Markets may be in a turmoil, but hedge fund veteran Leon Cooperman still thinks equities are a buy, and shares some of his best picks.
By Katie Benner, writer-reporter
Cooperman believes the market has already priced in the worst economic data.
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NEW YORK (Fortune) -- In the days leading up to the August credit crunch, stock prices fell and prognosticators said the bull market had run its course. But Leon Cooperman wrote in an article for Fortune: "I view this market drop as a long overdue correction rather than the end of the bull market."
Several months have passed, along with rounds of bank write-downs, broken M&A deals and haywire stock prices, but the founder and chairman of Omega Advisors, a hedge fund with $6 billion in assets, still believes equities should move higher. In a follow-up interview, he points out that the S&P has gained more than 4% since his story and gives his four reasons to still like equities, including Alcoa (Charts, Fortune 500) and two beaten down REITs. (See the chart for his stock picks.)
Given all that has happened in the stock markets since August, why are you still bullish on stocks? What trends will drive prices higher?
I'm still constructive on stocks for 2008, for now, holding aside the potential effects of the 2008 presidential election. While there is certainly a fair amount to worry about - subprime and housing issues, bank write offs against capital, a slowing econ and slowing earnings - there are several reasons to be bullish on stocks.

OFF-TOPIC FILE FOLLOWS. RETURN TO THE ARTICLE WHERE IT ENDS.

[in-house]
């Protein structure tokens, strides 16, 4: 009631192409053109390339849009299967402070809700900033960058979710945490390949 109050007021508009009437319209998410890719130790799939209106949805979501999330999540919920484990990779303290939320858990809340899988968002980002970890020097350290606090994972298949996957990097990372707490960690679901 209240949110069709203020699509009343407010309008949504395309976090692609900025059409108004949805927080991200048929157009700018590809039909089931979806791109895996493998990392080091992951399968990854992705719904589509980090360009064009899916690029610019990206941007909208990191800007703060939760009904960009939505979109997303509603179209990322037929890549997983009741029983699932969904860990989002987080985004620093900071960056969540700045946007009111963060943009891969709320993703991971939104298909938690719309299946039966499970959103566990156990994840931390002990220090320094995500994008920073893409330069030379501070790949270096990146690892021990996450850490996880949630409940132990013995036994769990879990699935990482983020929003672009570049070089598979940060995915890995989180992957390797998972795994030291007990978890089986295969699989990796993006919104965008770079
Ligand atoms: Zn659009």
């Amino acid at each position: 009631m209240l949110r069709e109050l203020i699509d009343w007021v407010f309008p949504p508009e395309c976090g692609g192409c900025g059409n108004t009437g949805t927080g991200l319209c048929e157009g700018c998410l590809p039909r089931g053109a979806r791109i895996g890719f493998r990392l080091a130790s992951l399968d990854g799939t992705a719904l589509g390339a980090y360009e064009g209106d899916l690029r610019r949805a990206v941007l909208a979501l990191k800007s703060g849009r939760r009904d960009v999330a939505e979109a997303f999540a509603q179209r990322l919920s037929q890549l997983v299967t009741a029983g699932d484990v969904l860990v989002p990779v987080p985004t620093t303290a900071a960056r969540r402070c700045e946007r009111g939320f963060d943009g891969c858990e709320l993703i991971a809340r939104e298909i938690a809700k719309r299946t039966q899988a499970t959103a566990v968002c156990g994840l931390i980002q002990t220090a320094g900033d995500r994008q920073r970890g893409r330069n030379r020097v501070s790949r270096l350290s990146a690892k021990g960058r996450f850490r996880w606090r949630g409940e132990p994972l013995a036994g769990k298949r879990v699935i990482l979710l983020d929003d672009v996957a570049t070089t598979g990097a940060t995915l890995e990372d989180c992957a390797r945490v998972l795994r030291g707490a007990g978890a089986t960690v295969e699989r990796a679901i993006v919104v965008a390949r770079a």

First, market valuations are very attractive relative to government bond yields, and the S&P is priced today akin to previous market trough. The market has already discounted an awful lot of the negative news. Second, I expect the U.S. economy can escape recession in 2008. Housing weakness should be partly offset by more significant inventory build-up, and housing's effect on the U.S. economy should moderate in the second half of 2008. Employment data doesn't foreshadow recession either. Leading indicators of the labor market point to positive growth in monthly payrolls. Before a recession, average monthly payrolls drop about 500,000 a month. We're currently growing monthly payrolls by about 100,000 a month.
Third, core consumer inflation and inflation expectations are tame and within the Federal Reserve's comfort zone. With tame inflation and a dislocated market that is still not functioning properly, this should allow the Fed to cut interest rates and inject liquidity into the system. Fourth, earnings and dividends should increase in 2008. Bear markets in the U.S. are usually preceded by an overheating economy, accelerated inflation, tight money and bad valuations. None of these, in our view, are present today.